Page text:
He no longer needs to know how to manually calculate whether a bank’s books are balanced by using old ledger machines. Henson recalled how he learned to make punch cards in college to enter data into computers — another skill modern bankers find no use for.

Henson previously worked for U.S. Bank as Southeast Missouri Regional president. He now teaches as an adjunct professor in SEMO’s department of accounting, economics and finance.

As a professor, Henson said he tries to emphasize to his students the importance of embracing change. Predicting changes and preparing for them may lower their impacts, according to Henson.

“The 25th year of their career will likely not resemble what it is today,” Henson said. “If you’re graduating from college at age 22, and you may have a 40-year career, you need to ask yourself what might the world look like 40 years from today.”

To have a career in banking, one must be a person who likes to learn, according to Lee.

“The banking industry is constantly evolving,” Lee said. “You have to be a person who wants to learn, you can’t be complacent. Just because you’ve done something the same way for so many years, doesn’t mean that’s the right way to do it now.”

Banking, one of the world’s oldest industries, has come a long way in the last few decades since Henson first entered the field. But the constants will always remain, he said.

“There’s basic fundamental skills that all people in the business and financial field need, like knowing how interest rates work.” Henson said. “There are certain laws of economics that exist, and you need to learn those foundations, but the greatest skill is change management.”

A strong foundation to grow

David Yaskewhich, chair of SEMO’s department of accounting, economics and finance, said teaching students the basics of finance and economics prepares them for any subfield they want to venture into.

Despite the environment around the field constantly fluctuating — from interest rates and federal regulations to technology — fundamental knowledge needed to enter the field has almost always been the same, according to Yaskewhich.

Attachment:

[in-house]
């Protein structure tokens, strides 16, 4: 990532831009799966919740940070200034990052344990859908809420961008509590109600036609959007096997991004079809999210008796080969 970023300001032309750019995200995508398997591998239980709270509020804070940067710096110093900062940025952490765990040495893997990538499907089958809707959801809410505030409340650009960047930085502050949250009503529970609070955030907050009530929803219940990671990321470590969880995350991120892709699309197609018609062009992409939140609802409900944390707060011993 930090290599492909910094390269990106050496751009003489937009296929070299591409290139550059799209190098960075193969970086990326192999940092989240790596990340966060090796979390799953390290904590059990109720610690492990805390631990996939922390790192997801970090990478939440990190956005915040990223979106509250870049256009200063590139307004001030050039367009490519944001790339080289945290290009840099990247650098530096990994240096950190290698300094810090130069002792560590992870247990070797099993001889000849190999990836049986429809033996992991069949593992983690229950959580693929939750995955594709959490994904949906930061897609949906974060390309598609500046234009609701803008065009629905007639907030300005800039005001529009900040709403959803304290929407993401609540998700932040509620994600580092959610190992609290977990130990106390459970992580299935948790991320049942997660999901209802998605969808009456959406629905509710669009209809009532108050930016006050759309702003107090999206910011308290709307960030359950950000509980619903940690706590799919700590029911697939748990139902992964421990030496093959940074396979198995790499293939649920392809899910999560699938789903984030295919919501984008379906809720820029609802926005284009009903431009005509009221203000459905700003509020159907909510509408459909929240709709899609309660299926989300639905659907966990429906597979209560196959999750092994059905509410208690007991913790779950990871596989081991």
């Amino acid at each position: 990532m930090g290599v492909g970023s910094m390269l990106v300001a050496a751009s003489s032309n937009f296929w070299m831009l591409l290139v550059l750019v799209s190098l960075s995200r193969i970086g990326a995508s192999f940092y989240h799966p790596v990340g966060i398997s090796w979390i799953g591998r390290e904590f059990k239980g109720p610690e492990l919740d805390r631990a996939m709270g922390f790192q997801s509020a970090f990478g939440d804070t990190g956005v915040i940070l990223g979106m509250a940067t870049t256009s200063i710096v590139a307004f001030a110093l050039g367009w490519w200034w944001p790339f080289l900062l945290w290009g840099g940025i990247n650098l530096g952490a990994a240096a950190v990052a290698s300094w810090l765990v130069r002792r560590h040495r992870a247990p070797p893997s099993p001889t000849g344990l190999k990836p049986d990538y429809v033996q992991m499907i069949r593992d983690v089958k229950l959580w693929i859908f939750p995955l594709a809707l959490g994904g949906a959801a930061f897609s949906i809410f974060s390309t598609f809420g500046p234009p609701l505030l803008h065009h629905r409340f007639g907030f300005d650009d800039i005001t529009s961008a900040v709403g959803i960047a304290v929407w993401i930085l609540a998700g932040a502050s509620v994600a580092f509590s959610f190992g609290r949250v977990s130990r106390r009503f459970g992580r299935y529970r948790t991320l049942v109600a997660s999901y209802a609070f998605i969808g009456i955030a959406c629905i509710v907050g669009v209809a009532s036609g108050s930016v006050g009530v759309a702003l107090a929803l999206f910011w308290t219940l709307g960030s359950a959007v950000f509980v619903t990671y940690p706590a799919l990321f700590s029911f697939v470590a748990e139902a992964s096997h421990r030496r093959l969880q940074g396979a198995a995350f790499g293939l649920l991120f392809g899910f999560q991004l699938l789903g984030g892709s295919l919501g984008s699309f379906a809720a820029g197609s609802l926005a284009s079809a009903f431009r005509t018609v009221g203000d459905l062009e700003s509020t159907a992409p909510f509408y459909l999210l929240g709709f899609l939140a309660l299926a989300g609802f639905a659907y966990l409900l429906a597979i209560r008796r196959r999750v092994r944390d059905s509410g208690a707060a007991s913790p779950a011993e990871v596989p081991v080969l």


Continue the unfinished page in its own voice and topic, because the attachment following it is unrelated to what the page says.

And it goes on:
All students of the Harrison College of Business and Computing at SEMO learn the same business core curriculum.

The education of SEMO business students is reinforced by five primary learning objectives: content, acquiring basic knowledge of their desired field; critical thinking, communication skills, technological fluency and global awareness.

“The fundamentals will always be there,” Yaskewich said. “It’s just when you get your degree in finance or some other business discipline, you have to be a lifelong learner, you have to anticipate change.”

Yaskewhich said a degree in finance can take students to a variety of different places. Banking at the Harrison College of Business and Computing tends to be a popular career path.

“I think the makeup of the firms in the area kind of helps with that,” Yaskewhich said. “There are a lot of banks in this area and surrounding areas.”

Breen learned early on in their careers how many different avenues a career in banking could take a person.

“I probably had a dozen different careers in banking, and I still never touched on all of them, from operations to IT,” Breen said. “There’s a wide variety of opportunities in banking. Some people stay in their role and do very well for their entire career. Others move around and take the experience they’ve garnered and leverage it into a different career path.”